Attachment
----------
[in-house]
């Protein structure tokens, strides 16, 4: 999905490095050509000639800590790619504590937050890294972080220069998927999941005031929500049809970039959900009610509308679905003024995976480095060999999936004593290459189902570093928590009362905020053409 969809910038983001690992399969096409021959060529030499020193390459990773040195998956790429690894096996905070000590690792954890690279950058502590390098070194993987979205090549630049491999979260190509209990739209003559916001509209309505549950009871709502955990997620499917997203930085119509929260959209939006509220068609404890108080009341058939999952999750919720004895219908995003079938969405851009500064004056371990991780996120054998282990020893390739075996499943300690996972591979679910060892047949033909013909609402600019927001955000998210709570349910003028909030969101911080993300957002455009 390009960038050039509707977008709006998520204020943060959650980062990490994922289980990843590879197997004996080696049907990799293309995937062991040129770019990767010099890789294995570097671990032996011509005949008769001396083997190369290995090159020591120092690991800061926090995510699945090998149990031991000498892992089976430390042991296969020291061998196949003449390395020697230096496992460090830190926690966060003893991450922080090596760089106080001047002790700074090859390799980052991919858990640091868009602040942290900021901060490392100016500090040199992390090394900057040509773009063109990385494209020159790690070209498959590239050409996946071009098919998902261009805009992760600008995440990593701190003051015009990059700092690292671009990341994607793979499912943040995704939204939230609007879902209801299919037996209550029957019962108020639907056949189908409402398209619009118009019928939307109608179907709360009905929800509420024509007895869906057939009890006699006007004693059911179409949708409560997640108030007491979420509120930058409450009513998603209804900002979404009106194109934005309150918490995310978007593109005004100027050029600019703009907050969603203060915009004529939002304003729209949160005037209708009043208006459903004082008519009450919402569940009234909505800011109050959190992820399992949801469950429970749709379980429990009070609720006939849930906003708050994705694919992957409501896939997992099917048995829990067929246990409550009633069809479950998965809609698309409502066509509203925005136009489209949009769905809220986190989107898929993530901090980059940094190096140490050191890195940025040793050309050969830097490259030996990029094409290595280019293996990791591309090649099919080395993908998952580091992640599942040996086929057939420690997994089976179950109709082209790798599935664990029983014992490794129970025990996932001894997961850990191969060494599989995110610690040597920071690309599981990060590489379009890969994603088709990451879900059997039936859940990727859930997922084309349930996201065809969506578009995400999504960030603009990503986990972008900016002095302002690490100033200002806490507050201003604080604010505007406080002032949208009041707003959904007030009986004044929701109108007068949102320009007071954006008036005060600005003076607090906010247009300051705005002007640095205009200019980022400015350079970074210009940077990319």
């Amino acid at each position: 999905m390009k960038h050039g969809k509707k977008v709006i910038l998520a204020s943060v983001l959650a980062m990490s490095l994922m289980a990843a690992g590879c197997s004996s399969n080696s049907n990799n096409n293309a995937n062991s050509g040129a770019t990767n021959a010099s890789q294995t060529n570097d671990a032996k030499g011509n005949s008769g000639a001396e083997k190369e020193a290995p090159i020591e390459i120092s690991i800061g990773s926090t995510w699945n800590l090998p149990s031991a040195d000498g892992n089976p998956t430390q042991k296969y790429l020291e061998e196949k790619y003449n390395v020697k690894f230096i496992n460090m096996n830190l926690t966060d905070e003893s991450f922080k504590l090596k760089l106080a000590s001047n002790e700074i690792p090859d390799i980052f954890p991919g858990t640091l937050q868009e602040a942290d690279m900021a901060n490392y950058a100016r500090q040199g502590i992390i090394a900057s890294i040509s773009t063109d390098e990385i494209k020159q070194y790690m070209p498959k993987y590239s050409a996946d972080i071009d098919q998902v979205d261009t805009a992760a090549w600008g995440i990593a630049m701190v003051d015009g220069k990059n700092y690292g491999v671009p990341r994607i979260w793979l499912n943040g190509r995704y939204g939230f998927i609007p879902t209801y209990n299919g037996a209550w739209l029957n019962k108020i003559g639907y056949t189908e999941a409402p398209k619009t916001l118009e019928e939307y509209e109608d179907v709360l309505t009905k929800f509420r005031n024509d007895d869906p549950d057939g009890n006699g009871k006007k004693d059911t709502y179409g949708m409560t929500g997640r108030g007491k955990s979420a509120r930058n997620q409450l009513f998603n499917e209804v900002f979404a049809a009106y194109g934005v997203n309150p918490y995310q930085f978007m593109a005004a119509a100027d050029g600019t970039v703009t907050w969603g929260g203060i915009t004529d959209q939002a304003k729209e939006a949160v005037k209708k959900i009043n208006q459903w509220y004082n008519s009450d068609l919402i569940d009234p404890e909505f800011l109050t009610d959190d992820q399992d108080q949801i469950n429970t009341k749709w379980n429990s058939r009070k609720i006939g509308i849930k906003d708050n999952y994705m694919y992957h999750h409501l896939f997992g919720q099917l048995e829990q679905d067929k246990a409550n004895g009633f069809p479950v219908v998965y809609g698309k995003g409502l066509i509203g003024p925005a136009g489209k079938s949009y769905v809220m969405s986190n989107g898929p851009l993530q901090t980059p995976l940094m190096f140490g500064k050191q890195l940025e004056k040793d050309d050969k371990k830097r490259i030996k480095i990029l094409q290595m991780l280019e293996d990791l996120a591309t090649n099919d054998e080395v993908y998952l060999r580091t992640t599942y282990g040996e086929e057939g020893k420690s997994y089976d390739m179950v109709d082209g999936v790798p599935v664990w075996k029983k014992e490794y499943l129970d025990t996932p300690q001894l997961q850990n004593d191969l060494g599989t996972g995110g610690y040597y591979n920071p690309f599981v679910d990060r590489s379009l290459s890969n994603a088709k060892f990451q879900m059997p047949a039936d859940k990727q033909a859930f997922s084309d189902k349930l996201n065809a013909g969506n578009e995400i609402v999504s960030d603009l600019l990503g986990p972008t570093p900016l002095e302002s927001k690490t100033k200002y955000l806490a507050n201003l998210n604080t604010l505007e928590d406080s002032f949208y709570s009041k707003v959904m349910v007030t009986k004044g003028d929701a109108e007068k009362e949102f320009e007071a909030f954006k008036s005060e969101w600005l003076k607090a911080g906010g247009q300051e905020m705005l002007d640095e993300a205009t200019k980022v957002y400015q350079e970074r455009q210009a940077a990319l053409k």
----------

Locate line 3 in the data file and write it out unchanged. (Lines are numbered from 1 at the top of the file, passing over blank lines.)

């Amino acid at each position: 999905m390009k960038h050039g969809k509707k977008v709006i910038l998520a204020s943060v983001l959650a980062m990490s490095l994922m289980a990843a690992g590879c197997s004996s399969n080696s049907n990799n096409n293309a995937n062991s050509g040129a770019t990767n021959a010099s890789q294995t060529n570097d671990a032996k030499g011509n005949s008769g000639a001396e083997k190369e020193a290995p090159i020591e390459i120092s690991i800061g990773s926090t995510w699945n800590l090998p149990s031991a040195d000498g892992n089976p998956t430390q042991k296969y790429l020291e061998e196949k790619y003449n390395v020697k690894f230096i496992n460090m096996n830190l926690t966060d905070e003893s991450f922080k504590l090596k760089l106080a000590s001047n002790e700074i690792p090859d390799i980052f954890p991919g858990t640091l937050q868009e602040a942290d690279m900021a901060n490392y950058a100016r500090q040199g502590i992390i090394a900057s890294i040509s773009t063109d390098e990385i494209k020159q070194y790690m070209p498959k993987y590239s050409a996946d972080i071009d098919q998902v979205d261009t805009a992760a090549w600008g995440i990593a630049m701190v003051d015009g220069k990059n700092y690292g491999v671009p990341r994607i979260w793979l499912n943040g190509r995704y939204g939230f998927i609007p879902t209801y209990n299919g037996a209550w739209l029957n019962k108020i003559g639907y056949t189908e999941a409402p398209k619009t916001l118009e019928e939307y509209e109608d179907v709360l309505t009905k929800f509420r005031n024509d007895d869906p549950d057939g009890n006699g009871k006007k004693d059911t709502y179409g949708m409560t929500g997640r108030g007491k955990s979420a509120r930058n997620q409450l009513f998603n499917e209804v900002f979404a049809a009106y194109g934005v997203n309150p918490y995310q930085f978007m593109a005004a119509a100027d050029g600019t970039v703009t907050w969603g929260g203060i915009t004529d959209q939002a304003k729209e939006a949160v005037k209708k959900i009043n208006q459903w509220y004082n008519s009450d068609l919402i569940d009234p404890e909505f800011l109050t009610d959190d992820q399992d108080q949801i469950n429970t009341k749709w379980n429990s058939r009070k609720i006939g509308i849930k906003d708050n999952y994705m694919y992957h999750h409501l896939f997992g919720q099917l048995e829990q679905d067929k246990a409550n004895g009633f069809p479950v219908v998965y809609g698309k995003g409502l066509i509203g003024p925005a136009g489209k079938s949009y769905v809220m969405s986190n989107g898929p851009l993530q901090t980059p995976l940094m190096f140490g500064k050191q890195l940025e004056k040793d050309d050969k371990k830097r490259i030996k480095i990029l094409q290595m991780l280019e293996d990791l996120a591309t090649n099919d054998e080395v993908y998952l060999r580091t992640t599942y282990g040996e086929e057939g020893k420690s997994y089976d390739m179950v109709d082209g999936v790798p599935v664990w075996k029983k014992e490794y499943l129970d025990t996932p300690q001894l997961q850990n004593d191969l060494g599989t996972g995110g610690y040597y591979n920071p690309f599981v679910d990060r590489s379009l290459s890969n994603a088709k060892f990451q879900m059997p047949a039936d859940k990727q033909a859930f997922s084309d189902k349930l996201n065809a013909g969506n578009e995400i609402v999504s960030d603009l600019l990503g986990p972008t570093p900016l002095e302002s927001k690490t100033k200002y955000l806490a507050n201003l998210n604080t604010l505007e928590d406080s002032f949208y709570s009041k707003v959904m349910v007030t009986k004044g003028d929701a109108e007068k009362e949102f320009e007071a909030f954006k008036s005060e969101w600005l003076k607090a911080g906010g247009q300051e905020m705005l002007d640095e993300a205009t200019k980022v957002y400015q350079e970074r455009q210009a940077a990319l053409k």